First off, regular readers will be aware that I’m not in favour of accepting policing. The reasons for this are very simple. I’m not claiming that the current PSNI is exactly the same as the old RUC, although the changes made to policing practice are not half as significant as the PR would have it. Basically, any northern police force cannot but be a pillar of imperialism, and cannot but be a sectarian force. RSF correctly pointed out that the old RIC had lots of Catholic officers, but that didn’t stop it being a British force pledged to uphold British rule. I would add to that the point that non-sectarian policing in the North is impossible for the same reason that you can’t have non-sectarian unionism; that since partition, the Northern state has been based on the maintenance of sectarian privilege, and the armed wing of the Northern state must by its very nature enforce that state of affairs.
Now, the main argument put for joining the policing structures is that you can influence policing in a positive direction, making real, far-reaching changes instead of just taking a few rough edges off the old RUC. That is essentially the argument put by the SDLP in 2001, and Grizzly only differed in setting the bar slightly higher in terms of reform. This is quite persuasive, if you think the Northern state is reformable. Leaving aside the ludicrous Ard Fheis claims that supporting policing would undermine partition, that really is the key point. For decades republicans, and the majority of socialists, have taken the view that the North was irreformable. Against that was the Humeite view that sectarianism was a mere excrescence on Northern politics, and it was possible to have a Six-County state where genuine democracy and equality could exist. That is the view that the vast majority of Ard Fheis delegates have embraced.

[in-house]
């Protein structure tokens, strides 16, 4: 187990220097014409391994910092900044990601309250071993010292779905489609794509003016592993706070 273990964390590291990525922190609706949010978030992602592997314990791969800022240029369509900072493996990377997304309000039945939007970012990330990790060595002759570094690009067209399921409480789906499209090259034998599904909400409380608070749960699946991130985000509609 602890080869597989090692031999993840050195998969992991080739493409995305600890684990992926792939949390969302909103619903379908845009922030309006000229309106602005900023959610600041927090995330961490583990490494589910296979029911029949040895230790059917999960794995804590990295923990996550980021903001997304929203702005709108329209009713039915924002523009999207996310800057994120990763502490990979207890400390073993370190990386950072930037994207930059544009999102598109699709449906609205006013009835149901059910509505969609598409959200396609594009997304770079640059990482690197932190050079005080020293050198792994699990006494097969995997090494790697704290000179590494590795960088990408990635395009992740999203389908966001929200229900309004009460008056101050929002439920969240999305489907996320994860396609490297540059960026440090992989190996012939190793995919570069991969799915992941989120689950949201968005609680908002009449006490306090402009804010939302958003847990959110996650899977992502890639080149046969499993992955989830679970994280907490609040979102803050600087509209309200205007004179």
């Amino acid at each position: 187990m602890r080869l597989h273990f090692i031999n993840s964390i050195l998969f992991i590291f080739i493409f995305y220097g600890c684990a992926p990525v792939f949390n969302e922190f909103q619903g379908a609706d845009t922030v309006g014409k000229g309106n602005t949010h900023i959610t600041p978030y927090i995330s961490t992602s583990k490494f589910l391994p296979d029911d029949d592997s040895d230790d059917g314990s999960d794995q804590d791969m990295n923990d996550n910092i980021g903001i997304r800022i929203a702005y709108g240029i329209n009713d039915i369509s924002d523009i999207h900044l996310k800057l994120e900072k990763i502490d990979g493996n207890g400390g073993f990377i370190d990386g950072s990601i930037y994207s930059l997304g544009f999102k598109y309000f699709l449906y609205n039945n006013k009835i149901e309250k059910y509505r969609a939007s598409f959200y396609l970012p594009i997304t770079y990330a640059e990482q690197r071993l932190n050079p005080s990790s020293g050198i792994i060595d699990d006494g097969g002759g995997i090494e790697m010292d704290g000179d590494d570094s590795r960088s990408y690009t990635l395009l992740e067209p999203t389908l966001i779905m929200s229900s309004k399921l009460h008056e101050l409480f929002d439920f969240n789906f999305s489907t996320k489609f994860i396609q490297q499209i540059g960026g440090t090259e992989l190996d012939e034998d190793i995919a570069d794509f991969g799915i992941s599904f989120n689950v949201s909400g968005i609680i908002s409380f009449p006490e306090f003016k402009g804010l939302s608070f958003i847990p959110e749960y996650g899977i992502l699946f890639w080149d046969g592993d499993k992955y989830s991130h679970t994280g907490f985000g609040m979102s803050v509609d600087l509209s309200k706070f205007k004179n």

I won’t waste too much time on the speeches from the ardán: since the latter-day Provos have developed a political culture whereby lying is held to be the height of sophistication, there is only so much you can take. I have a theory that when Elvis shot the TV, Mitchel McLaughlin was on. But to briefly recap the lowlights, Grizzly did his usual language-mangling turn, replete with all sorts of references to issues that push republican buttons but are of dubious relevance to the actual debate; copious backslapping of his intelligent and well-informed audience; and lots of gobbledegook about this concept of “civic policing” he has been pushing recently. Gerry Kelly was Grizzly without the folksiness, and I’m not sure whether that’s better or worse; the god-awful Mary Lou McDonald offered up further evidence that she never really left Fianna Fáil; and Marty McGuinness gave his well-honed “Is mise an Ghluaiseacht” speech.
And of course the delegates lapped up this tripe. Even the few dissenters loudly pledged their support for party unity. There was no walkout, which was disappointing but hardly surprising. In fact, not even the margin of victory was surprising, for a number of reasons. Most obvious of these is the arm-twisting that went on at cumann level in the run-up to the Ard Fheis. More importantly, there aren’t many ideological republicans left in Sinn Féin Nua: many have left, others are keeping a low profile, and there are many many people in the Provos who have basically stopped being republicans in anything but a Platonic sense, if they were ever republicans in the first place. There is a whole generation of party members, especially in the South, which believes itself to be radical (and that can cause the Gerryites some problems, as over a possible coalition at Leinster House) but has had zero education in principled politics. And finally, the leadership remained united – there was simply nobody of any stature willing to challenge Gerry, nor is there likely to be in the foreseeable future.
And this leaves us with the question I keep getting posed – what’s the alternative? A glib response would be to say that I wouldn’t have got myself into this position to start with – it’s difficult for me to put what PSF supporters would see as credible alternatives, because we aren’t arguing from the same premises. A better question to ask might be, what force could pose as an alternative pole of attraction? No easy answers to that one, but it at least allows us to look at the dynamics of the republican base, and the strengths and weaknesses of the tendencies that might aspire to be an alternative.